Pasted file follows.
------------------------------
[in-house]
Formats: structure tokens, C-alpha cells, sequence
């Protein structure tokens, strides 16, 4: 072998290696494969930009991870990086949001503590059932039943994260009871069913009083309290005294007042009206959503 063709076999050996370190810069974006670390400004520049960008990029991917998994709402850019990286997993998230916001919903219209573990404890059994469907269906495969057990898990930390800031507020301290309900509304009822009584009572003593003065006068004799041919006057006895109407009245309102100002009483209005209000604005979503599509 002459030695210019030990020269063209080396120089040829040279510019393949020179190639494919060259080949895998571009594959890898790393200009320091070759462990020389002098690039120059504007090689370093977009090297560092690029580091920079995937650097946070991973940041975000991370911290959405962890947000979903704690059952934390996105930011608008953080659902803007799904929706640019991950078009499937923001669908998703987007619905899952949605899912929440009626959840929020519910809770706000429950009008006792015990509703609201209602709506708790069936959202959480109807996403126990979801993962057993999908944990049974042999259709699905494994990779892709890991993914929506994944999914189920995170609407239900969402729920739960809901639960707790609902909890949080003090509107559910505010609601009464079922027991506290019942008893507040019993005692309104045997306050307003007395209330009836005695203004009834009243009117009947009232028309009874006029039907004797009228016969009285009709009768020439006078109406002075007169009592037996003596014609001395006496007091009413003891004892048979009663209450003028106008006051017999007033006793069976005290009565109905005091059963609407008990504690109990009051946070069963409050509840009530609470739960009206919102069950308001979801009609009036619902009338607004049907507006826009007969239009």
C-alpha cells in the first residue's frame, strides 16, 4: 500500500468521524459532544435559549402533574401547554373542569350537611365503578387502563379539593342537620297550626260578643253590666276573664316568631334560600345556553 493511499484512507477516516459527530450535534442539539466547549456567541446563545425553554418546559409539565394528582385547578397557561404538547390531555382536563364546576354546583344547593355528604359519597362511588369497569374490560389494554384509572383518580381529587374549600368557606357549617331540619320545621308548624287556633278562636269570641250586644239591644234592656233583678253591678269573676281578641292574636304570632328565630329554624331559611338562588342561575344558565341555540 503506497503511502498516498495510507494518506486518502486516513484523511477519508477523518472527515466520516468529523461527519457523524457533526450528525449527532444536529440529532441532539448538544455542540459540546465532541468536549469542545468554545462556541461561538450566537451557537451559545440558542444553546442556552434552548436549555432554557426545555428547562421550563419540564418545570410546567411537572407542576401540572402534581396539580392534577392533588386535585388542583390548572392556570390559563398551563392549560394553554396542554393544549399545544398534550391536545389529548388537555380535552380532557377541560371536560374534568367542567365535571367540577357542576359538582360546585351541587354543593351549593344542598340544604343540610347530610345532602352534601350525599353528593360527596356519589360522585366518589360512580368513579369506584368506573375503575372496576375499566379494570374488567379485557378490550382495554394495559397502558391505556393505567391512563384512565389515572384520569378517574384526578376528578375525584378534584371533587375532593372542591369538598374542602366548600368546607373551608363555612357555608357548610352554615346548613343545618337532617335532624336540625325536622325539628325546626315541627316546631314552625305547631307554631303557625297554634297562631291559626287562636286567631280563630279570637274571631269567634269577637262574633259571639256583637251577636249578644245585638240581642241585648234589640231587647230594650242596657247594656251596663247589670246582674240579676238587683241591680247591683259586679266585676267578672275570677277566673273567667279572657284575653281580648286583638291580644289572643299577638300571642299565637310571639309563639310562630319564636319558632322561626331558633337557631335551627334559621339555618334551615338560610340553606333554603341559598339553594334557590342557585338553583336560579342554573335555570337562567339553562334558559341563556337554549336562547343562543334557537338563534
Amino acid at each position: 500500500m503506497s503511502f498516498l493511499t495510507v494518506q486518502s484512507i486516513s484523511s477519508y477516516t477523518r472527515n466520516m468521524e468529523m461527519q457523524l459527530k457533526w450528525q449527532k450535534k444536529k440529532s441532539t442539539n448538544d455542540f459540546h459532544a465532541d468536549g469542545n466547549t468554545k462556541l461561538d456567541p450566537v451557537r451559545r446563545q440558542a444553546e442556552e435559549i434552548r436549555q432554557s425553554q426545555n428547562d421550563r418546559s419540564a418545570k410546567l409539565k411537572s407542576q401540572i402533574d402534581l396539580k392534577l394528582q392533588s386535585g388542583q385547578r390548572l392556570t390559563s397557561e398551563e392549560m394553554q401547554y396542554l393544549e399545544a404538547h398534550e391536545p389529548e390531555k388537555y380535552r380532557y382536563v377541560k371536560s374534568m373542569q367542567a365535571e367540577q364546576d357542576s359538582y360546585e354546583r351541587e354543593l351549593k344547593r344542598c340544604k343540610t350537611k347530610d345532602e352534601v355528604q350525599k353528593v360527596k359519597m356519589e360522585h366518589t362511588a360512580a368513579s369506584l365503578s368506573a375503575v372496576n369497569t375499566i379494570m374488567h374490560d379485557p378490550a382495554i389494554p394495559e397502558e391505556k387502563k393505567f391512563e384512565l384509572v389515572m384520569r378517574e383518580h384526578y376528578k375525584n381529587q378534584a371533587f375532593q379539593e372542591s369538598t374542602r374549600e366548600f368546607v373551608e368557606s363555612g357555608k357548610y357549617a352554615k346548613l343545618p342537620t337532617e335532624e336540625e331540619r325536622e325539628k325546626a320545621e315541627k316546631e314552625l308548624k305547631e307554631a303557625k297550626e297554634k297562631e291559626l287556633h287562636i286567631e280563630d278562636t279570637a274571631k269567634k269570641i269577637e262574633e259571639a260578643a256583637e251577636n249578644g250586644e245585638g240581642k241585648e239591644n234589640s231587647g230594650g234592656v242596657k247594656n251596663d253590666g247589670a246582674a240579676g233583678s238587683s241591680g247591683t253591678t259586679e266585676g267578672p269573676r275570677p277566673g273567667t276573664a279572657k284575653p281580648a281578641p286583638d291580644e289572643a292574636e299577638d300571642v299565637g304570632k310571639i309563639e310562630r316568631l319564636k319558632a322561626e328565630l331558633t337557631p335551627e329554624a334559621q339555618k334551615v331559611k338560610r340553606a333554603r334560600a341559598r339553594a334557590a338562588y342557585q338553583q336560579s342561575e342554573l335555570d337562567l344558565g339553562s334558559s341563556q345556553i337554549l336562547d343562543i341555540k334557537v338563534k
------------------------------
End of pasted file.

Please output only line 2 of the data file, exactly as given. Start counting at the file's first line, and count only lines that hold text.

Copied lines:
Formats: structure tokens, C-alpha cells, sequence